This unseasonably warm November left me with no choice but to try to fit in one last (?) quick weekend bike overnight. The plan: Amtrak to Mendota, IL, a short ride over country roads to the western end of the I&M Canal State Trail, then along the trail, camping overnight and finishing up at its eastern end in Joliet, where I could catch Metra commuter rail back to Chicago—hopefully in time to make my 6:00 pm bike maintenance class at The Recyclery.
I caught the 381 Carl Sandburg at 7:35 Saturday morning at Union Station and arrived in the very pleasant little town of Mendota a little after 9:00. A quick stop for coffee and then I headed south through open farmland to Peru, Illinois, about 16 miles away; there was a strong west crosswind but it would soon be a tailwind when I turned east at Peru. The Mendota-to-Peru route was not quite as flat as I’d been expecting, but it was manageable.
In Peru (or maybe neighboring LaSalle; I’m not quite sure) I had a taco dinner for late breakfast and managed to find the trail entrance at Lock 14 after a few false starts.
There was a very cool replica of a canal boat tied up here; unfortunately you don’t seem to be able to go aboard.
Just after Utica, an enormous pothole snuck up on me and I got a pinch flat. I had an audience while I patched it:
When I’d called the ranger station while planning the trip I’d been warned that part of the trail here was washed out, but I hadn’t really grasped what this entailed.
I took one board and the bike took the other, with no mishaps.
At Ottawa I made a quick stop at The Bike Shop for some tire levers.
After Ottawa there are numerous railroad crossings, but this was the only one that had a train parked next to it. (Out of frame to the right a locomotive was moving around on a siding making me nervous.)
Shortly after this, I noticed that my glasses were missing. (I’d been wearing my sunglasses, and had my glasses tucked in a shirt pocket.) I backtracked to the bike shop and to a gas station in Ottawa where I’d bought some water and trail mix, but there was no sign of them at either place or along the trail. As long as the sun was up I could wear my sunglasses and see well enough, but the sun was already starting to get low, and I was hoping to avoid setting up camp in the dark.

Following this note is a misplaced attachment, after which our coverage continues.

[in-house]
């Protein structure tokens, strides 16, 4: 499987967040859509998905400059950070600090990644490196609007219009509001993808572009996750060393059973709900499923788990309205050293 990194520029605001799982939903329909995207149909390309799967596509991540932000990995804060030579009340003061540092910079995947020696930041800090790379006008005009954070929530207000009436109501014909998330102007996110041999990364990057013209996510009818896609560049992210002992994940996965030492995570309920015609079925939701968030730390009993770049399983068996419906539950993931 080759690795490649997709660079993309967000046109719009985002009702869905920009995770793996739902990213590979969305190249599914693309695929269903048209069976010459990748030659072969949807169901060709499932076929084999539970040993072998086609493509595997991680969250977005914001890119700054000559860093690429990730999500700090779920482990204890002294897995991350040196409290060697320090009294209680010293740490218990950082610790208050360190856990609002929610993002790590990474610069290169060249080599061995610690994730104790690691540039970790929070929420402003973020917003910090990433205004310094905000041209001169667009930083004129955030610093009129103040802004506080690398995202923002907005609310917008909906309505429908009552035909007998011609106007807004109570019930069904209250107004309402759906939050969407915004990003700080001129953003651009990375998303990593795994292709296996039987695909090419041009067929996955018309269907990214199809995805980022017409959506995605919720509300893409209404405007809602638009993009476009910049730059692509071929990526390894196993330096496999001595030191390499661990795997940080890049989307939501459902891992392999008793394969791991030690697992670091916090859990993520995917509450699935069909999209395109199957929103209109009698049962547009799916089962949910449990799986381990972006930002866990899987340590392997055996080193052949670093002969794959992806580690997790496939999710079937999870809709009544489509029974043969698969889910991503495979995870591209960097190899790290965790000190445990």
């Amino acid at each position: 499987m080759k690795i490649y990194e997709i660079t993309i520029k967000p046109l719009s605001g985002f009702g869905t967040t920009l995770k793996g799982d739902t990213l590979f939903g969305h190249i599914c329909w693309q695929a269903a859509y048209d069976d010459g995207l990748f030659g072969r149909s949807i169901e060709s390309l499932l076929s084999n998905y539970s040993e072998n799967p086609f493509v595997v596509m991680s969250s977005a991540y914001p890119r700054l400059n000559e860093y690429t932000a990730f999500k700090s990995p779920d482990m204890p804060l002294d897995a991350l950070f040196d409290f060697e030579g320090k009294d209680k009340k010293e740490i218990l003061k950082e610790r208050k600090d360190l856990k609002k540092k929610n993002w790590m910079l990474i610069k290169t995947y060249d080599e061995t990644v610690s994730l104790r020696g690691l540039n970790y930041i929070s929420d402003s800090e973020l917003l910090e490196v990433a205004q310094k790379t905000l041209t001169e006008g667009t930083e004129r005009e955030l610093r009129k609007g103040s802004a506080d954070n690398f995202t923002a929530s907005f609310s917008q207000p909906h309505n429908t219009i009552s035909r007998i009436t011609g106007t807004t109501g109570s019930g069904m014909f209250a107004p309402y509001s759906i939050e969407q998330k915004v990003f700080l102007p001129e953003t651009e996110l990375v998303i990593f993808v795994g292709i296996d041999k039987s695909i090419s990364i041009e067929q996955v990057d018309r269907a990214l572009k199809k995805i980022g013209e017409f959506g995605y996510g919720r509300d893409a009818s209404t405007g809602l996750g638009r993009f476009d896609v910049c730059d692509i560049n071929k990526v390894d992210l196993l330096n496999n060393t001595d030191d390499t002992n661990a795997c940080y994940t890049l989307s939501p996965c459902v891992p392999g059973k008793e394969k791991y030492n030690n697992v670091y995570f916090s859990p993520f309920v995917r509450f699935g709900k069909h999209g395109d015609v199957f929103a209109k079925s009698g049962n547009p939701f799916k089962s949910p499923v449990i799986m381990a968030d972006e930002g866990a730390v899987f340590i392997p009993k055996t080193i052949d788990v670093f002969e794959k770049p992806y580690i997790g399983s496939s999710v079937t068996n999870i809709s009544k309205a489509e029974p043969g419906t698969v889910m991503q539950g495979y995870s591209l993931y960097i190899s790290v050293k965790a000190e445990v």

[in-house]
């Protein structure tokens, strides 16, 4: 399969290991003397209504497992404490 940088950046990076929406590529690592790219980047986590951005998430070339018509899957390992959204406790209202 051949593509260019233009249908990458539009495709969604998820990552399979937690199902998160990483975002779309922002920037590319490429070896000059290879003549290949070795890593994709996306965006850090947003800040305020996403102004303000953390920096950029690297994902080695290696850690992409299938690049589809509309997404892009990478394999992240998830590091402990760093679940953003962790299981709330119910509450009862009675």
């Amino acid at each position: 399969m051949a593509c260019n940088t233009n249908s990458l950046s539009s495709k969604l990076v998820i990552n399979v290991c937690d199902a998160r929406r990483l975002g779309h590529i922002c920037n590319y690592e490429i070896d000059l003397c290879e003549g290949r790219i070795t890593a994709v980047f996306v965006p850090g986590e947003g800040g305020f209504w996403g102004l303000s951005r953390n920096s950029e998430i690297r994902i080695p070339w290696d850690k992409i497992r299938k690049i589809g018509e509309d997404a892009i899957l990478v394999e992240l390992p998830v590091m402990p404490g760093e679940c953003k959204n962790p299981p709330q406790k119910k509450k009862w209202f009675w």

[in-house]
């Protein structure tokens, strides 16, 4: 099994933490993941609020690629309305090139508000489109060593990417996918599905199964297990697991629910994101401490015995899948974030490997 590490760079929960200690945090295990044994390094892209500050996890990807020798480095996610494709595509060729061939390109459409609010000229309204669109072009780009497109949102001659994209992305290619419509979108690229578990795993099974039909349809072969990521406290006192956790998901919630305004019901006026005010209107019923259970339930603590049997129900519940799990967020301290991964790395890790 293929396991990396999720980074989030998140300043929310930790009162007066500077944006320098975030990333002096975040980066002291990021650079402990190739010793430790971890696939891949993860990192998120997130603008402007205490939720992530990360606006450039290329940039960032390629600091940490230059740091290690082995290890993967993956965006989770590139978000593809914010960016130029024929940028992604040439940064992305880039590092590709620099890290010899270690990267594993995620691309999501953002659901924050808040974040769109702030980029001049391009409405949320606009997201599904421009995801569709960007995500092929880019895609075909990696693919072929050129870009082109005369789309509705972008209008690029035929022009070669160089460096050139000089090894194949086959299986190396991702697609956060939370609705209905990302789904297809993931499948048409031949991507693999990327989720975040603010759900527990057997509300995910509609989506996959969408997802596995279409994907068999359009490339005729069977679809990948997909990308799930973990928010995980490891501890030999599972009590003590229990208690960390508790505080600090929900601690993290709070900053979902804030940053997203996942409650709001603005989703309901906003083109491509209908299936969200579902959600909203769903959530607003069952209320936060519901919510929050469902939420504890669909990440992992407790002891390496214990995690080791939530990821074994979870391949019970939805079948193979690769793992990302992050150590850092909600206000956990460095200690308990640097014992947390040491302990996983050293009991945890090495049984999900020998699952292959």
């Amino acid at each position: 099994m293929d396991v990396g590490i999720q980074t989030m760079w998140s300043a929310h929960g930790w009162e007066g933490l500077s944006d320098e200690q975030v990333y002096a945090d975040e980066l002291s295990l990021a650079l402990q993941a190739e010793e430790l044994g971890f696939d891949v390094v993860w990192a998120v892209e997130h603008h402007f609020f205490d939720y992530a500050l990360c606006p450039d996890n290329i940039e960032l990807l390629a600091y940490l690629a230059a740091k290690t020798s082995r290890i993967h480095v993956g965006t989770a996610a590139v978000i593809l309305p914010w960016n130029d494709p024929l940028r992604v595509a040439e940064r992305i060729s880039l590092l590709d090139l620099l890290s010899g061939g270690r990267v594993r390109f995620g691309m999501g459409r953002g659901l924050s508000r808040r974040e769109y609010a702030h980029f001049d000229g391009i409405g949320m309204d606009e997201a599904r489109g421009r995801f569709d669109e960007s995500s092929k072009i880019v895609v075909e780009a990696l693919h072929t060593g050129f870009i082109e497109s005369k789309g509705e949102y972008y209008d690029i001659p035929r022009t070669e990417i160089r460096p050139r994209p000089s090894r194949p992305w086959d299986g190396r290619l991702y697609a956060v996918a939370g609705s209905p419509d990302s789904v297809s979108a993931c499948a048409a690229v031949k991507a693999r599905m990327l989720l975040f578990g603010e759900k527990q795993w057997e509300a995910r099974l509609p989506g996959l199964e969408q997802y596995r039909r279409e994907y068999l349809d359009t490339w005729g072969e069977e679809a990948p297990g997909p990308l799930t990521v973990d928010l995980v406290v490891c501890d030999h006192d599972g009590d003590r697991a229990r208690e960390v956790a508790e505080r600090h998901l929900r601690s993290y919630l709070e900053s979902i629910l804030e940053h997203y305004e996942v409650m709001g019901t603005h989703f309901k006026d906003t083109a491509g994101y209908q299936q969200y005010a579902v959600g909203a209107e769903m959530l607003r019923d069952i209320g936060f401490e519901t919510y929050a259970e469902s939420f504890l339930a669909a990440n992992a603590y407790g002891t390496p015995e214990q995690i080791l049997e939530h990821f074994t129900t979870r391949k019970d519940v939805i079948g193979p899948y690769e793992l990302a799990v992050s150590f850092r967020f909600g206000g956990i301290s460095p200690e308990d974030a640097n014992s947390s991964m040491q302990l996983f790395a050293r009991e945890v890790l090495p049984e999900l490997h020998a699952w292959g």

I almost made it, but just as I got to Gebhard Woods State Park it grew dark. There were no staff present and I spent a little time wandering around trying to figure out where the campsites were, but eventually got the tent set up and then rode into town for dinner and more water (the water at the campground had been shut off for the season). I was asleep before 9:00.
In the morning, fortified by tea at camp (loose leaf, of course—just because we’re camping doesn’t mean we’ve got to live like animals) followed by eggs, bacon, hashbrowns, and french toast in nearby Morris, I felt much better despite the lost glasses, and re-joined the trail.
Lock #8 at Aux Sable, with the locktender’s house:
In places the canal was so thickly blanketed with algae that you could hardly tell you were looking at a body of water:
In other places it was as clear as glass; here you can see the reflection of the 1830s barn where the mules used to tow canalboats were stabled at the abandoned settlement of Dresden:
Across the trail from the barn is the Army Corps of Engineers Dresden Lock and Dam complex in the Illinois river; to its south a few fishermen were out. Although I was angry at myself over losing my glasses, and dreading the expensive, weeks-long process of new prescriptions and frames and lenses that I’d have to begin when I got back to Chicago, it was hard to stay in a bad mood on such a beautiful day.
At McKinley Woods I found a couple wonderful old CCC picnic shelters and, miraculously, a water pump still functioning in November.
At Lock #6 by Channahon Woods I took pictures of the locktender’s house, which I wrongly assumed to be uninhabited until the door opened and someone released two very large dogs.
At this lock some of the original lock machinery was still in evidence.
After Channahon I found myself riding through some denser woods, hearing rifle shots every minute or so (it was pheasant and rabbit season, I think), and regretting the decision to leave at home the blaze orange wool jacket I’d almost brought with me. But soon I was in Joliet, taking very bad route advice from Google Maps, which had me crossing a highway on a terrifying but short overpass, and then—perhaps noting my location in Joliet and attempting an an homage to the classic scene from Blues Brothers—tried to send me over this open drawbridge:
But eventually I found my way to the Metra station and made the 2:25 pm train with plenty of time to grab some lunch first. I was dreading the last 10 miles from LaSalle Street Station home, but after so many miles of crushed limestone the paved Lakefront Path felt like cheating and I made it just in time for my class.